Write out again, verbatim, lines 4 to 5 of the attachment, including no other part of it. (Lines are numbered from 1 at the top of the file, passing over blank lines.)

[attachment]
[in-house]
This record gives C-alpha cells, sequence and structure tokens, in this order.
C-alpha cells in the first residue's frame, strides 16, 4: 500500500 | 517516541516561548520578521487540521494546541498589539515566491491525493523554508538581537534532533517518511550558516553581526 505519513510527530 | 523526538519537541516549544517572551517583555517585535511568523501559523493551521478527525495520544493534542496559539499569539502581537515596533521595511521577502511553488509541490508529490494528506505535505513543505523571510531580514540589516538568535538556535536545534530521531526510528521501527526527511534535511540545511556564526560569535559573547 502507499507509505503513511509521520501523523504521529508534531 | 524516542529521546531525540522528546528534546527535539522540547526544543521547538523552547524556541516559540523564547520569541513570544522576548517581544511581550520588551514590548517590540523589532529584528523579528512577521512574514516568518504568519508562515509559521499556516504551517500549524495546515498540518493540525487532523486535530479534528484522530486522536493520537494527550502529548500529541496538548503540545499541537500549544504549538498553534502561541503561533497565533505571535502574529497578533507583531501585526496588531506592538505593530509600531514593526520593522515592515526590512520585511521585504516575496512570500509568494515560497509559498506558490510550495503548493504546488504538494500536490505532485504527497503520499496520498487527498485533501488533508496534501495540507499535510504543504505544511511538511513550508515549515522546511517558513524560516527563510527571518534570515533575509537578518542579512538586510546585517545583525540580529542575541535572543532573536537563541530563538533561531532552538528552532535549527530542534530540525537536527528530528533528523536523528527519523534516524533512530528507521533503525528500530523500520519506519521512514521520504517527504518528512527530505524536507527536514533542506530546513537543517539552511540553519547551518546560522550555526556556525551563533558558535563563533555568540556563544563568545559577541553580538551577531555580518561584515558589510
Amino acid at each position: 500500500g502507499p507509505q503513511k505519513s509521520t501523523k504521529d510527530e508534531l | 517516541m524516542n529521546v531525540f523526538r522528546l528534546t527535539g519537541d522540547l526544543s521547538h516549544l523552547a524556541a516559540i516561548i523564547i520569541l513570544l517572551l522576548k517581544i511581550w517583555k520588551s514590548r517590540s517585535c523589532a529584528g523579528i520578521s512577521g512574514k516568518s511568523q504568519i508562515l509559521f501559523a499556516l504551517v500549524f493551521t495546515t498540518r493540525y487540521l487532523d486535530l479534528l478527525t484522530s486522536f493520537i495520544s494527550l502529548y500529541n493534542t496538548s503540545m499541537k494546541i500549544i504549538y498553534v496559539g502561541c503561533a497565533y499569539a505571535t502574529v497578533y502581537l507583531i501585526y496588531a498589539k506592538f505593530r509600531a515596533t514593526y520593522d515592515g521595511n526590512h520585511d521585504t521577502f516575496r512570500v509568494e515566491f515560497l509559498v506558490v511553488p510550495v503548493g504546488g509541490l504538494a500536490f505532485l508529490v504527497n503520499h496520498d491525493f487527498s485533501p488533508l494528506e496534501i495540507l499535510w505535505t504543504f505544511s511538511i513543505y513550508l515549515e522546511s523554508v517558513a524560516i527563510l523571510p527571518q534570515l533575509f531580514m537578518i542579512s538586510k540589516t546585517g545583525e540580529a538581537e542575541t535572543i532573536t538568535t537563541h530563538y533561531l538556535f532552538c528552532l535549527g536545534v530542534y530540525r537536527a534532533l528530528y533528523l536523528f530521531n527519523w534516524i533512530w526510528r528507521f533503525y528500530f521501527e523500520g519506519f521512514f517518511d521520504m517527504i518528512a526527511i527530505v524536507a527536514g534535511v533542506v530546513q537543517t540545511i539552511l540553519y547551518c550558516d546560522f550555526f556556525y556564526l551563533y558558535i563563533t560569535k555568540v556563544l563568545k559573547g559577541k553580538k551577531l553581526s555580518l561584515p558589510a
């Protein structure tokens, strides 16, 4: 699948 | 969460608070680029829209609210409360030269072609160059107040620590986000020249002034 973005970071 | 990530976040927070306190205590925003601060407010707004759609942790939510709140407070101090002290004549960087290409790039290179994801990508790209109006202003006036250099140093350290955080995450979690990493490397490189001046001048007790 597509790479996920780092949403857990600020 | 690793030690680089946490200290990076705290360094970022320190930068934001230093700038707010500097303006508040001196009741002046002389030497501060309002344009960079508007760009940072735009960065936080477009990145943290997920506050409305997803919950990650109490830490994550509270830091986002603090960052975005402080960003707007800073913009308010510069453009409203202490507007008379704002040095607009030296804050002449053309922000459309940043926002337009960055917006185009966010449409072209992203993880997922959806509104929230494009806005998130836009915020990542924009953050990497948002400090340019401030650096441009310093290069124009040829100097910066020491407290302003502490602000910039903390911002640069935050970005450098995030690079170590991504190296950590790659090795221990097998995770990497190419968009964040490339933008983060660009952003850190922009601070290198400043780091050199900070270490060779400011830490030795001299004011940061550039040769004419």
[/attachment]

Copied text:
Amino acid at each position: 500500500g502507499p507509505q503513511k505519513s509521520t501523523k504521529d510527530e508534531l | 517516541m524516542n529521546v531525540f523526538r522528546l528534546t527535539g519537541d522540547l526544543s521547538h516549544l523552547a524556541a516559540i516561548i523564547i520569541l513570544l517572551l522576548k517581544i511581550w517583555k520588551s514590548r517590540s517585535c523589532a529584528g523579528i520578521s512577521g512574514k516568518s511568523q504568519i508562515l509559521f501559523a499556516l504551517v500549524f493551521t495546515t498540518r493540525y487540521l487532523d486535530l479534528l478527525t484522530s486522536f493520537i495520544s494527550l502529548y500529541n493534542t496538548s503540545m499541537k494546541i500549544i504549538y498553534v496559539g502561541c503561533a497565533y499569539a505571535t502574529v497578533y502581537l507583531i501585526y496588531a498589539k506592538f505593530r509600531a515596533t514593526y520593522d515592515g521595511n526590512h520585511d521585504t521577502f516575496r512570500v509568494e515566491f515560497l509559498v506558490v511553488p510550495v503548493g504546488g509541490l504538494a500536490f505532485l508529490v504527497n503520499h496520498d491525493f487527498s485533501p488533508l494528506e496534501i495540507l499535510w505535505t504543504f505544511s511538511i513543505y513550508l515549515e522546511s523554508v517558513a524560516i527563510l523571510p527571518q534570515l533575509f531580514m537578518i542579512s538586510k540589516t546585517g545583525e540580529a538581537e542575541t535572543i532573536t538568535t537563541h530563538y533561531l538556535f532552538c528552532l535549527g536545534v530542534y530540525r537536527a534532533l528530528y533528523l536523528f530521531n527519523w534516524i533512530w526510528r528507521f533503525y528500530f521501527e523500520g519506519f521512514f517518511d521520504m517527504i518528512a526527511i527530505v524536507a527536514g534535511v533542506v530546513q537543517t540545511i539552511l540553519y547551518c550558516d546560522f550555526f556556525y556564526l551563533y558558535i563563533t560569535k555568540v556563544l563568545k559573547g559577541k553580538k551577531l553581526s555580518l561584515p558589510a
């Protein structure tokens, strides 16, 4: 699948 | 969460608070680029829209609210409360030269072609160059107040620590986000020249002034 973005970071 | 990530976040927070306190205590925003601060407010707004759609942790939510709140407070101090002290004549960087290409790039290179994801990508790209109006202003006036250099140093350290955080995450979690990493490397490189001046001048007790 597509790479996920780092949403857990600020 | 690793030690680089946490200290990076705290360094970022320190930068934001230093700038707010500097303006508040001196009741002046002389030497501060309002344009960079508007760009940072735009960065936080477009990145943290997920506050409305997803919950990650109490830490994550509270830091986002603090960052975005402080960003707007800073913009308010510069453009409203202490507007008379704002040095607009030296804050002449053309922000459309940043926002337009960055917006185009966010449409072209992203993880997922959806509104929230494009806005998130836009915020990542924009953050990497948002400090340019401030650096441009310093290069124009040829100097910066020491407290302003502490602000910039903390911002640069935050970005450098995030690079170590991504190296950590790659090795221990097998995770990497190419968009964040490339933008983060660009952003850190922009601070290198400043780091050199900070270490060779400011830490030795001299004011940061550039040769004419």